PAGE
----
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Michael Peck Security, Europe Outgunned? Key point: America's army has large field artillery, but Russia's are serious business. Can Washington come up with an equal? The U.S. Army’s big guns have problems. The Army’s field artillery is outgunned by Russian weapons. And, it would face difficulties in knocking out entrenched North Korean artillery, or mobile Iranian weapons. That’s the conclusion of a report on U.S. Army artillery—or ground fires—capabilities by the think tank RAND Corporation, which examined an Army artillery arm that has suffered two decades of neglect since the Pentagon began focusing on counterinsurgency in the early 2000s. During that time, aircraft and helicopters replaced artillery as the main source for fire support during small-unit operations in Iraq and Afghanistan, while highly trained gunners were relegated to infantry duties such as manning checkpoints. This has resulted in the Army’s artillery arm “having far less experience and capability compared with their predecessors of the pre-9/11 era,” RAND concluded. The problem is what American artillery has atrophied, Russia’s has not. “During the long years of counterinsurgency the two U.S. Army branches that suffered particularly larger reductions were field artillery and air defense,” John Gordon, a RAND researcher who worked on the study, told the National Interest. “Given the threats in Iraq and Afghanistan that is understandable. Today, however, those two branches are critically important given the major opponents we are now refocusing on.” While Russia’s military is smaller than during the Cold War, it still fields a powerful force of howitzers, multiple rocket launchers and ballistic missiles. Russia can project long-range firepower via weapons such as the BM-30 Smerch multiple rocket launcher, with a range of 60 miles, or the SS-26 Iskander ballistic missile with a range of 250 miles. In contrast, the U.S. Army’s M109A7 Paladin 155-mm self-propelled howitzer has a range of about 15 miles with regular shells, and 20 miles with rocket-assisted projectiles. Interestingly, the RAND report echoes a recent British report that warns that if Russia invaded the Baltic States, British ground troops would be so outgunned by Russian artillery that Britain might need to bring back cluster bombs that have been banned by many nations. Both America and Britain have made aircraft, armed with laser- and GPS-guided bombs, as their primary means of long-range fire. But while that strategy worked in the First Gulf War, it may not work today. Sophisticated Russian air defenses, such as S-400 anti-aircraft missiles, may be able to keep NATO aircraft from striking Russian armored columns and supply routes. In addition, even U.S. government watchdogs worry that America neither has enough smart bombs stockpiled, nor the industrial capacity to suddenly build more if needed. This has stoked fears that long-range Russian artillery and missiles could devastate NATO airfields, ports and supply bases. Ground troops attempting to maneuver would be pinned by artillery barrages. If NATO airpower can’t knock out the Russian guns, then it’s up to the field artillery to do the job. And U.S. and British artillery may not be up to the task. Nor is Russia the only problem. In the event of another Korean conflict, U.S. Army artillery would also have trouble taking out North Korea’s huge arsenal of heavily-fortified guns along the DMZ. “U.S. artillery may not be prepared for the levels of ammunition expenditure that may be required when fighting a near-peer conventional opponent,” according to RAND. “U.S. artillery effectiveness may be reduced by the need to avoid/ defend against attacks by North Korean SOF [special operations forces] in rear areas.” Iranian commando attacks would also threaten U.S. artillery in the event of a Persian Gulf conflict. In addition, American artillery would have to respond quickly to catch fleeting targets such as mobile missile launchers. Fortunately, American troops would not rely on Army artillery alone. The Air Force and Navy would be there to provide air- and ship-launched missiles and naval gunfire. Still, with the proliferation of anti-aircraft and anti-ship weapons, that support cannot be guaranteed. One solution is to increase the number of Army field artillery units, especially those that can be quickly deployed to places like Eastern Europe and the Persian Gulf, according to RAND. The Army also needs more and better artillery detection systems than the current TPQ-53 radar, to spot Russian artillery and enable counterfire. The Army should also be concentrating more on improving its howitzers rather than multiple rocket launchers. “Rocket launchers such as MLRS and HIMARS are very important field artillery systems, but cannons are more appropriate for providing timely and continuous support to troops in contact,” RAND says. “While range and rate of fire are important considerations for the Army’s cannon systems, improvements should also include lethality, system survivability, and mobility. For example, the cannon system employed in the Army’s SBCTs [Stryker Brigade Combat Team] is the M777 155-mm, a towed system that lacks an auto-loading capability and protection for the gun crews.” One option is to buy foreign-made howitzers like Germany’s PzH-2000 155-mm weapon. The Army also needs a long-range missile, like the Precision Strike Missile project, to replace dwindling stocks of the Army Tactical Missile System (ATACMS) needed in case hostile air defenses block air support. Developing a long-range surface-to-surface missile, with a range of at least 1,000 kilometers (621 miles) would enable the Army to play a role in a naval and air clash between America and China in the vast expanses of the Pacific. Significantly, RAND warns that U.S. gunners will have to do something they haven’t done for a while: practice defending themselves against attack. American artillery batteries will be stalked by armed drones, attack helicopters, and strike aircraft. Russian tank crews are even practicing “carousel” tactics to break through enemy lines and hunt down hostile artillery. “Today, few field artillery units have camouflage systems to conceal their weapons—this equipment was turned in during 2008-2009 because it was deemed unnecessary in Iraq and Afghanistan.,” the study urged. “Against a powerful opponent such as Russia, cover, concealment, and deception will be essential. Field artillery units must train that way.” Michael Peck is a contributing writer for the National Interest. He can be found on Twitter and Facebook. This first appeared in 2019. Image: Reuters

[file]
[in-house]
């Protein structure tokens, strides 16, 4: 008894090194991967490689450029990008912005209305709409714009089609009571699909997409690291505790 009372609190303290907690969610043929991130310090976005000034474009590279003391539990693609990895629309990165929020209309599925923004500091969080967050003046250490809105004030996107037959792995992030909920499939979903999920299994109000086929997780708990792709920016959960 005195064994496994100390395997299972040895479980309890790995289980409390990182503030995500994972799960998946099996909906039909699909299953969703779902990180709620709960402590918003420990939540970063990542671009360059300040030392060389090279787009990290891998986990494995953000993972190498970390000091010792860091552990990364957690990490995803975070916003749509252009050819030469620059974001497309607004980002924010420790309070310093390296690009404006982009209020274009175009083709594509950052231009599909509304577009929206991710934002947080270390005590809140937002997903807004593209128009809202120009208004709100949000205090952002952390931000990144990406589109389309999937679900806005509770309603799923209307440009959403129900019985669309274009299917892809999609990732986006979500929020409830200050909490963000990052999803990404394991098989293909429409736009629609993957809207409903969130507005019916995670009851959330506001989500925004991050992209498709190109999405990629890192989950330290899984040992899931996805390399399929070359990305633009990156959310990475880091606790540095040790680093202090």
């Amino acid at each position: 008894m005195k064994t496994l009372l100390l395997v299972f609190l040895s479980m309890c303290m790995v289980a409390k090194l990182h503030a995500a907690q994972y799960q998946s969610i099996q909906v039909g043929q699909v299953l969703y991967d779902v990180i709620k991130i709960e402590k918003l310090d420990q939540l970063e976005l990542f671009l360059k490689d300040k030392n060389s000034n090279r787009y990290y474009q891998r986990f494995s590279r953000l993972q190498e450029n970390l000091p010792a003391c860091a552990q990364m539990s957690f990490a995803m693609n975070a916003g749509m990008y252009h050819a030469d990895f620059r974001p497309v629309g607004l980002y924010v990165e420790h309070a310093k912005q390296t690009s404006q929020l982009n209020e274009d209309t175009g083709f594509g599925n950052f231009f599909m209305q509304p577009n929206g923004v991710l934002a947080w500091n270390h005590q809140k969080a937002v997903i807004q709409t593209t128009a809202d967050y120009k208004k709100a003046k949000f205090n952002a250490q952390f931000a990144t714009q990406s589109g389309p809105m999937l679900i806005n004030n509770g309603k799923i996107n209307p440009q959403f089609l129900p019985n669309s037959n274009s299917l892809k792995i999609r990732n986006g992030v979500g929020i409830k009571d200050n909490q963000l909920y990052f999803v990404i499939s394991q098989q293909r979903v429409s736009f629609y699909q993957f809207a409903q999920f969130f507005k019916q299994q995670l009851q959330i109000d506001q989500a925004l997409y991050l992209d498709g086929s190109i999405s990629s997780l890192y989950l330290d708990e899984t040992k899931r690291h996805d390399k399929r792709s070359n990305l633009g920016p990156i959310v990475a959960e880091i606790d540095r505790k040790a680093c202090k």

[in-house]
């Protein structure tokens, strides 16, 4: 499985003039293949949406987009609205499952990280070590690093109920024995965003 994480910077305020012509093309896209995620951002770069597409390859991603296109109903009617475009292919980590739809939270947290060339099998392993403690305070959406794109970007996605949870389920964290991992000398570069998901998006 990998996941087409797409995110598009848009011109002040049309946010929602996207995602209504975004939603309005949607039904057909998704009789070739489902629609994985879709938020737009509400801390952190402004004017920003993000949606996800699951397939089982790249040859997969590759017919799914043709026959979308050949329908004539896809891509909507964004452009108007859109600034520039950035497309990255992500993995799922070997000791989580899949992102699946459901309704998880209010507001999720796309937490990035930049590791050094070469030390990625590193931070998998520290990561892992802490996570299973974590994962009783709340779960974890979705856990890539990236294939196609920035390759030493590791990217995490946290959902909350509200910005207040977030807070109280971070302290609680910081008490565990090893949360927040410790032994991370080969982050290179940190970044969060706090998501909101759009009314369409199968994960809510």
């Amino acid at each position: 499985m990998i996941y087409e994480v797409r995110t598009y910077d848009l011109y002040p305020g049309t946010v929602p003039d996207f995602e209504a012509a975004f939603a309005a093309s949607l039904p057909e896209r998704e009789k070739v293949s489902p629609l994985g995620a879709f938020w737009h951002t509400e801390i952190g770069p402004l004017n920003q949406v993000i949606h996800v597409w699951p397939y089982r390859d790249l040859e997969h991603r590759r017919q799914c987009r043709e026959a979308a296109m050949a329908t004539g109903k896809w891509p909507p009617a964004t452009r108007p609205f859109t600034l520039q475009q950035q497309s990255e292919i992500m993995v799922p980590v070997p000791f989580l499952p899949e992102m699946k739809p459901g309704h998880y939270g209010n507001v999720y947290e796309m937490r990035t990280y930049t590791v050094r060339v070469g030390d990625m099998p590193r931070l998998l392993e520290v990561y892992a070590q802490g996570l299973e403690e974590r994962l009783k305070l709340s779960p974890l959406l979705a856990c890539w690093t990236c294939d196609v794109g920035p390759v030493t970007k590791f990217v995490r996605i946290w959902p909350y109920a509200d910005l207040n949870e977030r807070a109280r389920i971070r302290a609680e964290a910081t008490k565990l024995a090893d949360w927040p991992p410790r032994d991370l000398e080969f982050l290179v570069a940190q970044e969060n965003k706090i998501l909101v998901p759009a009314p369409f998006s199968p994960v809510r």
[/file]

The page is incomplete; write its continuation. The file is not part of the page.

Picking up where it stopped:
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21 февраля, 03:24